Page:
By Michael Ngan
IN every sector, innovation is the inevitable next step. Companies everywhere are under immense pressure to generate new product and service innovations even faster than before. What was once revolutionary has quickly become the norm, and organizations are beginning to realize that they need to be able to move just as fast to stay ahead of increasingly saturated markets. Which brings to mind, how then can today’s companies reinvent the wheel?
Home to the world’s largest population of Internet users and bolstered by a thriving mobile-savvy millennial generation, Asia is leading the pack. IDC forecasts that Asia Pacific (excluding Japan) will represent the largest market for innovation accelerators, reaching more than US$600 billion by 2020. We explore the key driving forces — ‘M factors’ as we call it — leading innovation in Asia and how these will continue to shape device innovation as we know it today:
Millennials are taking over. These born and bred digital natives will make up more than 70% of the work force by 2025, and will come with an estimated US$6 trillion in disposable income by 2020. For companies looking to capture their attention, they need to realize that millennials bring an entirely new set of expectations to the consumer market. They want things wherever they are, whenever they want it. The rise of the ‘sharing-market’ has also lessened the need for millennials to own things. This has led to the emergence of an ‘experience economy’ — where personalized and interactive experiences are top priority. For instance, if a millennial watched a movie and felt like walking in the shoes of a Star Wars Jedi master for a day, they would be more than willing to put down the dollars to experience it if they can.
We are seeing businesses starting to address this with a fevered emphasis on delivering more choices and more experiences to tomorrow’s end-users. This means leveraging new technologies such as augmented and virtual reality (AR/VR), artificial intelligence (AI), and automation to support new behaviors and experiences across diverse devices.
Personalized experiences are driving today’s innovation, and for organizations to stay ahead, they need to deep dive into the end-users habits that are dominating everyday life. Gone are the days where a device serves just one purpose; users are becoming increasingly savvy, and they expect their devices to do as many things as they are while seamlessly integrating into their daily routine.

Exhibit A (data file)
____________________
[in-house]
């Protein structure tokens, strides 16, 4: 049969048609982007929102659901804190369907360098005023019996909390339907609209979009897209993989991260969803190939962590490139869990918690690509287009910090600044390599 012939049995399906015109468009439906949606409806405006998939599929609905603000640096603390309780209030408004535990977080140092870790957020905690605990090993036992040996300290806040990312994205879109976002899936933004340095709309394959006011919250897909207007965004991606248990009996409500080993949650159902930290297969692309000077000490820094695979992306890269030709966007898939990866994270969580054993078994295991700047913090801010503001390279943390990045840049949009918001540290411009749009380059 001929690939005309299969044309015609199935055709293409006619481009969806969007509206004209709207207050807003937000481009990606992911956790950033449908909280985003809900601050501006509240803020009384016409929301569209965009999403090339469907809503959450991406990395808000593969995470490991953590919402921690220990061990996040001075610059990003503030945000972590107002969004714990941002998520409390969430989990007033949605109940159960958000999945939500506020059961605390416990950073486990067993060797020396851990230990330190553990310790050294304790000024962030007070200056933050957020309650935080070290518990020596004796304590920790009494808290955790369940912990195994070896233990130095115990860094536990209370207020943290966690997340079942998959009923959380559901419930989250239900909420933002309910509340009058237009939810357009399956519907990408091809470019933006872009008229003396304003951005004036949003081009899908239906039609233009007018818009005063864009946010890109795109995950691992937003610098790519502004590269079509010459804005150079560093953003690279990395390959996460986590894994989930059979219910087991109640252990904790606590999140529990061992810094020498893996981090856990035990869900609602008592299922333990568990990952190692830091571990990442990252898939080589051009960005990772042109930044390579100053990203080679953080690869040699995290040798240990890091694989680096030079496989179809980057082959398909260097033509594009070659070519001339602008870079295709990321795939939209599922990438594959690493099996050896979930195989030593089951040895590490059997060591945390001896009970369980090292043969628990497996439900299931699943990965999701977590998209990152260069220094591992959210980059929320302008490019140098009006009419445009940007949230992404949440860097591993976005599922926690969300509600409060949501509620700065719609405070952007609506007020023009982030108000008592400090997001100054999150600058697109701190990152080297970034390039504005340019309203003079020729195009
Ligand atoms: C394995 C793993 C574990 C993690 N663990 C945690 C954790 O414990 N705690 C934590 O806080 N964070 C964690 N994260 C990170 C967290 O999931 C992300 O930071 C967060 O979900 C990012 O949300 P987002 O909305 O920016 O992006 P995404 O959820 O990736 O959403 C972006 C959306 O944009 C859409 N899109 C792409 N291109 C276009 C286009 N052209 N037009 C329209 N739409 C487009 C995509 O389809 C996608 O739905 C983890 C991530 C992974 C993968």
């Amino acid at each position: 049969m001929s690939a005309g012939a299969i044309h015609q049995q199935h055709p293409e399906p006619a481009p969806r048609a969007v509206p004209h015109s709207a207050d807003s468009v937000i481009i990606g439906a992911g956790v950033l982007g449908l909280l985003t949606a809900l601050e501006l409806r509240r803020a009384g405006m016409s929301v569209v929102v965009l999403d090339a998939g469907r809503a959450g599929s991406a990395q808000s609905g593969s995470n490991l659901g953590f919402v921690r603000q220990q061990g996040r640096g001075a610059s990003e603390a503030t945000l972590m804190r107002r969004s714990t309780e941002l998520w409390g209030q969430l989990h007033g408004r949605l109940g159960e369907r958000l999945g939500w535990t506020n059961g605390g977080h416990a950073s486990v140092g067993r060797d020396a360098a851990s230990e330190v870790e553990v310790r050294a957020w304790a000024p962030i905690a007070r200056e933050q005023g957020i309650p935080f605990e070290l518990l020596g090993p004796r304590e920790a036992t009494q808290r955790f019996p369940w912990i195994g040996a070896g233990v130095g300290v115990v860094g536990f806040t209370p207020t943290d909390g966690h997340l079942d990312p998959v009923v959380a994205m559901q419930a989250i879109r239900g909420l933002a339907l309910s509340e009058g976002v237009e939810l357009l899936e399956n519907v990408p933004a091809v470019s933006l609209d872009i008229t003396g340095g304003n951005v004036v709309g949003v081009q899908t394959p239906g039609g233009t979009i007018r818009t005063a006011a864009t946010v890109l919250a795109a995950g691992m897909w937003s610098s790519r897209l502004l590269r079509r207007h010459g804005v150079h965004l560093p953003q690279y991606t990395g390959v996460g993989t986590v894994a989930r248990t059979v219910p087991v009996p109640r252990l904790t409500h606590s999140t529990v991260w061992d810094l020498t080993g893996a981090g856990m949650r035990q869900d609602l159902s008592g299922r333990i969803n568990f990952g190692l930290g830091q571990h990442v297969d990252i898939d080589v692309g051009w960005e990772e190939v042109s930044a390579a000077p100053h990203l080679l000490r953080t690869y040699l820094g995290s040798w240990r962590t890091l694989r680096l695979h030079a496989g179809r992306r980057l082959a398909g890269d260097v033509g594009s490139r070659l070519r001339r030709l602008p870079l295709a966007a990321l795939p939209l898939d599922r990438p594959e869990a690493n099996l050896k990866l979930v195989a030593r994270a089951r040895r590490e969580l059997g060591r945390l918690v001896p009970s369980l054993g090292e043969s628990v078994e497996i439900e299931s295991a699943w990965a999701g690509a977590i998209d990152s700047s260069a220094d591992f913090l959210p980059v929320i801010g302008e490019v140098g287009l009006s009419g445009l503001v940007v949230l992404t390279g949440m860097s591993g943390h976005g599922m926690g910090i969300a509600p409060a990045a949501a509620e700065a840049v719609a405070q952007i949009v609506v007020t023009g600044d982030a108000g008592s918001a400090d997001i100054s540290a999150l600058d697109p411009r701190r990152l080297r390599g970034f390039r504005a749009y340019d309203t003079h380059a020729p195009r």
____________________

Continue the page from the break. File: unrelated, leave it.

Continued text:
The advent of smart assistants and rapid adoption of Internet of Things (IoT) has opened the door to many opportunities for greater integration between devices. Gartner predicts that 30% of interactions with technology will happen through conversations with smart machines. The industry is pointing toward the inevitable smart home, fitted with technologies that will enable users to conduct web searches, play music, create lists and provide calendar updates with just a simple voice command. Already, studies have shown that more than 65% of users around the world engage with voice technology and a third do so because it is more convenient when performing daily duties like getting dressed or cooking meals.
With Asia set to be home to 5.6 billion connected devices by 2020, surpassing North America by almost five times, mobile is becoming the new norm. Be it making payments, ordering breakfast or even completing a work document on the go, Asian millennials are driving this shift. They will expect nothing less than intuitive, high-performance yet aesthetically pleasing devices that deliver experiences beyond the user interface — be it for work or play.
Over the years, there has been much debate over the efficiency of taking notes with the pen and paper versus typing it out on the PC. However, it is interesting to note that the multi-sensory process of holding a pen to surface enables recorded content to be more memorable and better suited for conceptualizing, prototyping and brainstorming. Just ask your friends and colleagues!
Increasingly, we see companies pulling out all the stops to meet this demand — through devices that deliver the ‘2-in-1’ value that go beyond the traditional form factor. Offering productivity on the go without compromising on aesthetic, smart devices out there are already delivering the multi-sensory PC and tablet experience. Some are even mimicking an actual book that comes with dual stylus pens, integrating the function of traditional note taking with advanced touchscreen and keyboard capabilities. What’s more, they even come with gorgeous glass halo keyboards with haptic feedback for ease of use!
Asia is at the forefront of device innovation, and manufacturers today need to stay ahead of market trends to stay relevant in this increasingly competitive market. Devices need to provide the basic mobility, functionality and convenience of a smart device, and at the same time deliver a personalized, multifunctional experience.
Before you know it — the traditional smart device will be a thing of the past and your organization could be the one to bring the next game-changing innovation to the industry.
Michael Ngan is Lenovo Philippines’ country general manager. The views expressed are his own and do not reflect those of BusinessWorld Publishing Corp. and its owners.